(NAPSI)—What began for Gerald Pe as a pleasant day at the beach quickly turned into a fight for his life and resulted in him losing portions of his feet and suffering organ failure. Lynn Bozof’s son, Evan, called home from college to say he had a terrible headache, and within hours was admitted to the intensive care unit; Evan died 26 days later. Gerald and Evan contracted meningococcal disease, more commonly known as meningitis, and your preteen and teenage children may also be at risk. The National Meningitis Association is urging parents this winter to get their preteen and teenage children vaccinated against this devastating disease.
Meningococcal disease is a serious bacterial infection that can lead to death or permanent disability, such as brain damage, organ failure or amputation of arms and/or legs, in a matter of hours. The disease can be easily misdiagnosed since early symptoms often mimic those of the flu and may include high fever, headache, stiff neck, confusion, nausea, vomiting and exhaustion. In later stages, a rash may appear. Given its quick progression and devastating nature, prevention is the best approach to treating meningococcal disease.
“It wasn’t until my son, Evan, died that my family learned about a simple vaccination that could have saved his life,” said Lynn Bozof, Executive Director of the National Meningitis Association. “Meningococcal disease can strike anyone at any time of year, but cases peak in late winter and early spring. With meningitis peak season upon us, I encourage parents to speak with their child’s health care provider about meningococcal vaccination.”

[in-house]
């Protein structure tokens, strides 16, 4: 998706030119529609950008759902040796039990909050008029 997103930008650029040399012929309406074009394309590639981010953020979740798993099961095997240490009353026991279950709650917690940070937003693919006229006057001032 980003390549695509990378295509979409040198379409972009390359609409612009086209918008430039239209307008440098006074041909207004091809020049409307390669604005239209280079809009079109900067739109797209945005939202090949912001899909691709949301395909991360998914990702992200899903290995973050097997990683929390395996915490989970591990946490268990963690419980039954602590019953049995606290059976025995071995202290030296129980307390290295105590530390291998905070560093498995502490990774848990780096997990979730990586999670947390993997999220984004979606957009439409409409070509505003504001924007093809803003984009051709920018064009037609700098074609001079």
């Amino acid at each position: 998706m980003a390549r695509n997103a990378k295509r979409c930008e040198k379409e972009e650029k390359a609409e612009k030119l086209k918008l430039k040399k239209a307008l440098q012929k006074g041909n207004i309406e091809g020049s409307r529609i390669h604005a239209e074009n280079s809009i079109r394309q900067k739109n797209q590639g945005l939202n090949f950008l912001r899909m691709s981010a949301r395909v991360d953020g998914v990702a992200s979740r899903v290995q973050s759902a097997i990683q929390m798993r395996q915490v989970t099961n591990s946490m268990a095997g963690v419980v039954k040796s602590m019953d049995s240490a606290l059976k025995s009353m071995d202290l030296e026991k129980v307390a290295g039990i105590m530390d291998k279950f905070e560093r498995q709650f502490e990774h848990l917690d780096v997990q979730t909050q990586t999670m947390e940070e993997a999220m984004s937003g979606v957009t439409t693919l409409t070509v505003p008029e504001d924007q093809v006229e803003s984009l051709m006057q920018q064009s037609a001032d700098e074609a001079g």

Preteens and teens are at greater risk for meningococcal disease, accounting for nearly 30 percent of the estimated 3,000 cases that occur in the U.S. each year. The good news is the majority of cases among preteens and teens can potentially be prevented through vaccination. This is why the Centers for Disease Control and Prevention recommends meningococcal vaccination for all preteens and teens 11 through 18 years of age and college freshmen living in dormitories.
Meningococcal disease is spread through air droplets and direct contact with those who are infected, such as through coughing or kissing. Certain lifestyle factors, such as dormitory-style living, prolonged close contact with large groups of other teens, irregular sleep patterns and active or passive smoking, are thought to put preteens and teens at increased risk for the infection.
“I knew the meningococcal vaccine was recommended for teens, but I didn’t realize how serious meningococcal disease can be or that I was at increased risk, so I never made an appointment to get vaccinated,” said Gerald Pe, a meningococcal disease survivor. “I almost lost my life to meningococcal disease. I urge you to have your preteens and teens vaccinated. Don’t wait until it’s too late.”
For more information about meningococcal disease and prevention, visit the National Meningitis Association’s Web site at www.nmaus.org.